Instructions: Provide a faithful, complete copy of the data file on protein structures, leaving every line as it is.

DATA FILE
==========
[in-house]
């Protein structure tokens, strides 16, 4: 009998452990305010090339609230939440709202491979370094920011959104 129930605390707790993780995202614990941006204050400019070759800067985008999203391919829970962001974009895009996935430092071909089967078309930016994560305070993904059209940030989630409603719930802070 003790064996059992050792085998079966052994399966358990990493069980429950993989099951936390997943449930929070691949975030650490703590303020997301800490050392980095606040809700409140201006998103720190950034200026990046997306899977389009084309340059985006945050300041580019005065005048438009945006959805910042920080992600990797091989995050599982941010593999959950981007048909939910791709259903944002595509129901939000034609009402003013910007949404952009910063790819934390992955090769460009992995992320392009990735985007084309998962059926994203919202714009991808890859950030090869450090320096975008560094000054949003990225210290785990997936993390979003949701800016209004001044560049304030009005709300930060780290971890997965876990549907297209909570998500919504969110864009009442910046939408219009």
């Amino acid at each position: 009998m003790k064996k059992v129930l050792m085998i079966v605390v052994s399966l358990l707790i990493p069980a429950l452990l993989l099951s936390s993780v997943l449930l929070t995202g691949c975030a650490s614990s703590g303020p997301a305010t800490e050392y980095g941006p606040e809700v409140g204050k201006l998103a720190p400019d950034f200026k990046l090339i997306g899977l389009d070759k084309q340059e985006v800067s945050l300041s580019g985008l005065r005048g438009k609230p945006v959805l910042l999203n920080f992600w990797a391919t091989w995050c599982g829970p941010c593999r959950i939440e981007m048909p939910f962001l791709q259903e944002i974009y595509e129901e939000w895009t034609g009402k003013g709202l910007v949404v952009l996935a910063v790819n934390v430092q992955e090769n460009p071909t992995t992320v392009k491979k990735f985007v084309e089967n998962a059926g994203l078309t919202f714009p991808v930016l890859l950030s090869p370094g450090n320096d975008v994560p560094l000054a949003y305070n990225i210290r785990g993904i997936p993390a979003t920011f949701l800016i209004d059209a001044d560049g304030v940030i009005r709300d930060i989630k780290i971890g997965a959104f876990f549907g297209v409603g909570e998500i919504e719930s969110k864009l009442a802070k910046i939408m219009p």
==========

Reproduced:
[in-house]
């Protein structure tokens, strides 16, 4: 009998452990305010090339609230939440709202491979370094920011959104 129930605390707790993780995202614990941006204050400019070759800067985008999203391919829970962001974009895009996935430092071909089967078309930016994560305070993904059209940030989630409603719930802070 003790064996059992050792085998079966052994399966358990990493069980429950993989099951936390997943449930929070691949975030650490703590303020997301800490050392980095606040809700409140201006998103720190950034200026990046997306899977389009084309340059985006945050300041580019005065005048438009945006959805910042920080992600990797091989995050599982941010593999959950981007048909939910791709259903944002595509129901939000034609009402003013910007949404952009910063790819934390992955090769460009992995992320392009990735985007084309998962059926994203919202714009991808890859950030090869450090320096975008560094000054949003990225210290785990997936993390979003949701800016209004001044560049304030009005709300930060780290971890997965876990549907297209909570998500919504969110864009009442910046939408219009």
């Amino acid at each position: 009998m003790k064996k059992v129930l050792m085998i079966v605390v052994s399966l358990l707790i990493p069980a429950l452990l993989l099951s936390s993780v997943l449930l929070t995202g691949c975030a650490s614990s703590g303020p997301a305010t800490e050392y980095g941006p606040e809700v409140g204050k201006l998103a720190p400019d950034f200026k990046l090339i997306g899977l389009d070759k084309q340059e985006v800067s945050l300041s580019g985008l005065r005048g438009k609230p945006v959805l910042l999203n920080f992600w990797a391919t091989w995050c599982g829970p941010c593999r959950i939440e981007m048909p939910f962001l791709q259903e944002i974009y595509e129901e939000w895009t034609g009402k003013g709202l910007v949404v952009l996935a910063v790819n934390v430092q992955e090769n460009p071909t992995t992320v392009k491979k990735f985007v084309e089967n998962a059926g994203l078309t919202f714009p991808v930016l890859l950030s090869p370094g450090n320096d975008v994560p560094l000054a949003y305070n990225i210290r785990g993904i997936p993390a979003t920011f949701l800016i209004d059209a001044d560049g304030v940030i009005r709300d930060i989630k780290i971890g997965a959104f876990f549907g297209v409603g909570e998500i919504e719930s969110k864009l009442a802070k910046i939408m219009p």